Connecting these understandings with the fact that texting is still the most engaged activity on a mobile device (see ComScore and eMarketer 2012 chart below) and it doesn’t take long before a compelling marketing opportunity presents itself, one that still finds itself far too under-utilized by the brands we know and love.


usage metrics

With nearly all phones equipped with SMS capabilities, and with consumers reading virtually every text within minutes after receipt, why is it that businesses still choose to forego this channel and rely solely on mobile optimized websites and native applications?

Texting to the rescue

You’ve heard the story before: SMS call-to-action messaging is easy to incorporate into all of a brand’s marketing initiatives, from traditional, digital and social media, to in-store, in-venue, even on products or on receipts.

Indeed, SMS engagement offers an endless list of consumer touch points that clearly states what the user needs to do. They are simple to partake in and no longer require educating the user on how to interact or what will happen as a result (e.g. no spam).

However, what’s rarely discussed about this continually evolving channel is why. Why is SMS the perfect conduit for richer and more holistic consumer experiences within mobile universe?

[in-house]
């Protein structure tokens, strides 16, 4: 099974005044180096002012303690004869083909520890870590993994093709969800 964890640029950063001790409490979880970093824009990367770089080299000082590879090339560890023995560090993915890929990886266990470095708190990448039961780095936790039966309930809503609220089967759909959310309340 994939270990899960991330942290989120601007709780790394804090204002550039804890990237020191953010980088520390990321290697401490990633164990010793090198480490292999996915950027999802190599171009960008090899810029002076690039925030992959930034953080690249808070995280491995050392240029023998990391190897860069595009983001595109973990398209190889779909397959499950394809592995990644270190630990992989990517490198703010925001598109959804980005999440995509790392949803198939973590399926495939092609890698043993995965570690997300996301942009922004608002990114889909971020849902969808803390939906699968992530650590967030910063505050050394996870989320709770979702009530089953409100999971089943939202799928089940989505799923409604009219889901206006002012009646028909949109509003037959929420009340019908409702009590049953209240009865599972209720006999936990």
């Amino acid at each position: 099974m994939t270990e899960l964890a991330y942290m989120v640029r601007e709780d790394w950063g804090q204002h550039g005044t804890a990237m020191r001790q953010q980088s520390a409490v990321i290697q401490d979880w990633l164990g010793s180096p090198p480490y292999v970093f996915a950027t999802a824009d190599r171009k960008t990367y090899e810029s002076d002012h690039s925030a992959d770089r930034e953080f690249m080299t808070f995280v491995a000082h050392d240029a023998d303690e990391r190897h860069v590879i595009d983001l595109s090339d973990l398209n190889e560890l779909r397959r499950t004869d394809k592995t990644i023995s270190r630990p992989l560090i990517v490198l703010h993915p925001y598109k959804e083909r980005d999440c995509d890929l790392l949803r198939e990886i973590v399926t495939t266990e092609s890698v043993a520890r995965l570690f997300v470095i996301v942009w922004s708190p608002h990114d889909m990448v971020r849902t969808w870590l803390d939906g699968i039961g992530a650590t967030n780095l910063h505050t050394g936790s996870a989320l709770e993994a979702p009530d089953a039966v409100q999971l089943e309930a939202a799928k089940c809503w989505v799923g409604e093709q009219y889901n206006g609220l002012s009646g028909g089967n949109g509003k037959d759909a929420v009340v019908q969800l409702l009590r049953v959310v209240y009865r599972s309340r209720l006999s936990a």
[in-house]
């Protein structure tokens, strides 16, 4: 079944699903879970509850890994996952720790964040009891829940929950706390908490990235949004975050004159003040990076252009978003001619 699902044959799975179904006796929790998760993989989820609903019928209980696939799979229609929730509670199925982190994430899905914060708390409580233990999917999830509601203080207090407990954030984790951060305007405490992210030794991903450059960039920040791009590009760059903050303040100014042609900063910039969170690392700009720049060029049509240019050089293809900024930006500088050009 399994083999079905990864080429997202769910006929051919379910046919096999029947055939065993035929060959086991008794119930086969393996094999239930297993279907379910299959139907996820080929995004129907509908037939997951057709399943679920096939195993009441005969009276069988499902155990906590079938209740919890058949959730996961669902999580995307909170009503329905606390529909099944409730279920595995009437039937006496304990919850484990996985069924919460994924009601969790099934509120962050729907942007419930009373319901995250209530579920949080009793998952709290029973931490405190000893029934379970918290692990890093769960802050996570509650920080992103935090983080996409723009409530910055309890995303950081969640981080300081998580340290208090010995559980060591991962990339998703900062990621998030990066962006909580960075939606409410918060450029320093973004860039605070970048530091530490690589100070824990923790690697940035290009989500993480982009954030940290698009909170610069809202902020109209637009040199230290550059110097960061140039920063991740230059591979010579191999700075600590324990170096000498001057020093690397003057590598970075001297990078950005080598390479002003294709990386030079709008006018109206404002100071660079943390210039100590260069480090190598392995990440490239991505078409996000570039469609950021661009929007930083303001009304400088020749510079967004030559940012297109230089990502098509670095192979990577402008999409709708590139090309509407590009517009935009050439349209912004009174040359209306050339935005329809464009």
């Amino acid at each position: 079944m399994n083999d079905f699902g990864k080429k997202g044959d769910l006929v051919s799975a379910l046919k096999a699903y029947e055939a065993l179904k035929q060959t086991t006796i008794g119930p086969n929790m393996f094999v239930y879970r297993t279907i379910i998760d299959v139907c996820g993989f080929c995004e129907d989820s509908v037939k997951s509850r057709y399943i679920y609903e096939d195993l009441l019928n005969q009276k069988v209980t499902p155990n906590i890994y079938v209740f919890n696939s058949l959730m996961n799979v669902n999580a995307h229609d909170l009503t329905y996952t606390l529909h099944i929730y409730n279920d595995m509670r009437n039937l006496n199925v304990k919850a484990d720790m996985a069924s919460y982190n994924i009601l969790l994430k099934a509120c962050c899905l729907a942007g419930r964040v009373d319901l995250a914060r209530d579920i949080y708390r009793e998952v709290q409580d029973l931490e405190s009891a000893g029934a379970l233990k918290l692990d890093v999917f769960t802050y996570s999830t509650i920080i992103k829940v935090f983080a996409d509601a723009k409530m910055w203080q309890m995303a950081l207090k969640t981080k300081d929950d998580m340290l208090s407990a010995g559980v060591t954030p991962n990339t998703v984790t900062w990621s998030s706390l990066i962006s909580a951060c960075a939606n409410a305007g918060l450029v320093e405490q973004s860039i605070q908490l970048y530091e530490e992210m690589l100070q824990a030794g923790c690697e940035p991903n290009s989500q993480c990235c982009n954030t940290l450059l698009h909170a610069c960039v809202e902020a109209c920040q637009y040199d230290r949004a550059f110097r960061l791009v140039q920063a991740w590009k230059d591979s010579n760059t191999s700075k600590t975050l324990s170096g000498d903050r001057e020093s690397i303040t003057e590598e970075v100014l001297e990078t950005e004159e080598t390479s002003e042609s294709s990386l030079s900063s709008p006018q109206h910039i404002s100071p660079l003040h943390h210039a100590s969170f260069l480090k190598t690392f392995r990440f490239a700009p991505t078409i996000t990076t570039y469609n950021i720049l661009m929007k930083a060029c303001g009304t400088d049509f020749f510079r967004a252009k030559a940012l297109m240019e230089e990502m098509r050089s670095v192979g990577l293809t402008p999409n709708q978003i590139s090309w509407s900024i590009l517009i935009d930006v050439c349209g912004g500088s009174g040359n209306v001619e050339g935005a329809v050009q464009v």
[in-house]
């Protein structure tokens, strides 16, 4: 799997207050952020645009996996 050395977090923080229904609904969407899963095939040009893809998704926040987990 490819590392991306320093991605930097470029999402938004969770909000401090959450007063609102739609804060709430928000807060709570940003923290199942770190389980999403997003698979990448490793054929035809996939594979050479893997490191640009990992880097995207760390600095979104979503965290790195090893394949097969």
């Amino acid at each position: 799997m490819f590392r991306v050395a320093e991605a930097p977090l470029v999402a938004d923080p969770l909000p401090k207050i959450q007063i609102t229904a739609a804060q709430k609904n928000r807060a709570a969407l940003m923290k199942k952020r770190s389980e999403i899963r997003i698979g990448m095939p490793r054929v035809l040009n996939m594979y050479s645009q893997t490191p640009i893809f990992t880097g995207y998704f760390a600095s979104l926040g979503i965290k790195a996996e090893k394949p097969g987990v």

Here’s a brief overview. We’ll try to keep it short, knowing first-hand our attention spans these days.

Is it intrusive?

Perhaps we should deal with the elephant in the room before moving on.

Industry regulations on compliance states that consumers must understand two basic elements of any SMS program: first, the cadence at which they will receive messages, and second, how to remove themselves from the program.

As SMS is a permission-based channel, only those who want to join are entered through expressed consent, and if they do participate, these users have the most proclivity towards the brand. In other words, yes, they want to receive communications.

When SMS is employed correctly, it should not be invasive. It is incredibly personal, and there is a distinct difference between the two. If you think about any of your individual relationships, there are boundaries, and when someone crosses that line, the nature of that rapport quickly pivots. The same paradigm applies to brands and their consumers.

SMS as a gateway channel